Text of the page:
By Julie Murdock
People have packed into canneries owned by The Church of Jesus Christ of Latter-day Saints since the terrorist attacks of Sept. 11 as church leaders re-emphasize the importance of food storage.
The cannery at Welfare Square in Salt Lake City has seen a steady increase in dry-pack canning since the week of the attacks.
“There were days we were sitting completely empty, not being used,” said Cris Darger, secretary of the welfare square cannery. “Now, they come anywhere from 10 people at a time to room-pack, which is about 40 people.”
Wards and stakes can sign up for a time to dry pack food items that they want to buy. Darger said during a normal week the cannery will sell around $800 worth of food.
That number jumped to $2,200 the week following the terrorist attacks and has continued to be above average.
“We probably did over $20,000 last week,” she said.
The Lindon Welfare Cannery has also seen a significant increase in requests for dry-pack canning, said Kelsey Ruse, general manager.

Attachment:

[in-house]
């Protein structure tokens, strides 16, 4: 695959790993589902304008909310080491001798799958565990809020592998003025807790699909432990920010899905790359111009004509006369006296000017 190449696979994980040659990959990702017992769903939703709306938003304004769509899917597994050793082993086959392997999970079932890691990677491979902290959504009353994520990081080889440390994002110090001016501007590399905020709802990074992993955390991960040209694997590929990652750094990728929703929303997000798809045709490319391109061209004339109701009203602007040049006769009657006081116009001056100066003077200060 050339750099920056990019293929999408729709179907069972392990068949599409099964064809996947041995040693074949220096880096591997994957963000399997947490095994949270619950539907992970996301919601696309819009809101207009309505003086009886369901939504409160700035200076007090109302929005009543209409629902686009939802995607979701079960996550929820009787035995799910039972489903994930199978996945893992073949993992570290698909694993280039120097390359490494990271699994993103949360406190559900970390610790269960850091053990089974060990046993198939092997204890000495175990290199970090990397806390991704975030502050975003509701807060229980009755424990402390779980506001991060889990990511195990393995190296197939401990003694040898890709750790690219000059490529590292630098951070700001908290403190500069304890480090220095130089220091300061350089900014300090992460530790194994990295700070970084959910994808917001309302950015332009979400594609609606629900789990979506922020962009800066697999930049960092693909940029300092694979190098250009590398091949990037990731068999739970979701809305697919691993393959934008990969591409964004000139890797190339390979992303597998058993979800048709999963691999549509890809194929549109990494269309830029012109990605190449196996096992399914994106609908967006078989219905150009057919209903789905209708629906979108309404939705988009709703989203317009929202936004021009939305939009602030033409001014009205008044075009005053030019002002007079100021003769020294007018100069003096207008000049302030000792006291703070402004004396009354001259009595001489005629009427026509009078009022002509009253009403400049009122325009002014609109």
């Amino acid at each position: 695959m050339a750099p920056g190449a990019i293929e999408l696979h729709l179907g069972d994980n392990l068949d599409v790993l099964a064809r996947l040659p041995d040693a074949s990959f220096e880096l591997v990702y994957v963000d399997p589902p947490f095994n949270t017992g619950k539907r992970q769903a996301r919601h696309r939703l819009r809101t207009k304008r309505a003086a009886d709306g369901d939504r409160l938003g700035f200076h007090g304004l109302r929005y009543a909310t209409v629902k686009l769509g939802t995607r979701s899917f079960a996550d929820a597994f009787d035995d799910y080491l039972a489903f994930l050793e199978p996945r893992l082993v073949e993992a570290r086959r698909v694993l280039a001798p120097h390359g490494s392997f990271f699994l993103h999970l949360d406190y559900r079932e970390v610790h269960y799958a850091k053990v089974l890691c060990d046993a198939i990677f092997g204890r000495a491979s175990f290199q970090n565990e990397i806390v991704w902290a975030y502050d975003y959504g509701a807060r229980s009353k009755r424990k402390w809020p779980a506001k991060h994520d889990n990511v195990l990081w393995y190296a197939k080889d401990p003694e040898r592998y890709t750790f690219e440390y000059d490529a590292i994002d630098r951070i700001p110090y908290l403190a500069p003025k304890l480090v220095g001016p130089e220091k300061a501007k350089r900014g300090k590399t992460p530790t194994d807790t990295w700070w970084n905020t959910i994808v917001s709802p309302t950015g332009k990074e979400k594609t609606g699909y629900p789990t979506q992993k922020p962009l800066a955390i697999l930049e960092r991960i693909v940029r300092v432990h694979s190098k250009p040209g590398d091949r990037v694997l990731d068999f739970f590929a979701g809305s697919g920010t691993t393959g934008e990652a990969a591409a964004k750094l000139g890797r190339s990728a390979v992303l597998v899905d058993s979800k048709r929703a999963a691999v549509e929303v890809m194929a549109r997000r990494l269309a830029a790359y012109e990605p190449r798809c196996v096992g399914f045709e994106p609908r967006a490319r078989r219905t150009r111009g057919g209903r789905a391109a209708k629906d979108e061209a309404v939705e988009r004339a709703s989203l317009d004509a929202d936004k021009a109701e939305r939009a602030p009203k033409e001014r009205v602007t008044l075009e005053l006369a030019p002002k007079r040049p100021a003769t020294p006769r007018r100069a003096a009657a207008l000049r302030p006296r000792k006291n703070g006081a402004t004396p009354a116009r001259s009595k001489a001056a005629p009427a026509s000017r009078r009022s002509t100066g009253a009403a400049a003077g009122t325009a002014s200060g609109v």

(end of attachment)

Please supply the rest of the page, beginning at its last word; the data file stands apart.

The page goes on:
Although the numbers are increasing, Ruse urged people to go through the proper channels so the program will remain orderly.
“There is a priesthood program through which people can come in, organized through their ward and stake, through a coordinator,” he said. “It is done through priesthood order, not panic.”
President Gordon B. Hinckley, in a conference address on Oct. 7, said leaders have been counseled for 60 years to set aside food in case of times of need.
“But let us not panic nor go to extremes,” he said. “Let us be prudent in every respect.”
Although members of the LDS Church have been building food storage for years, Ruse said there are a myriad of reasons why people may feel their supply is not what it should be.
“I think people will take stock of their whole situation,” he said. “Those who are just starting, maybe recently married, or those who have moved away and given their food storage away, I think the situation is different for each member.”
People just starting to build food storage or who want to supplement their supplies should make sure to choose foods that will supply the necessary vitamins and minerals for survival, said Launa Simmons, dietician at Mountain View Hospital in Payson.
“We have so much better tasting food storage than we used to,” she said. “But you need to rotate your food storage every two years or vitamins will be lost.”
Ruse said the Lindon cannery has added some new, better-tasting dry-pack items over the last year or so, such as vanilla and chocolate pudding mix, pearl potatoes and refried bean flakes.
Students wishing to dry pack food items should make appointments through their ward or stake storehouse coordinator.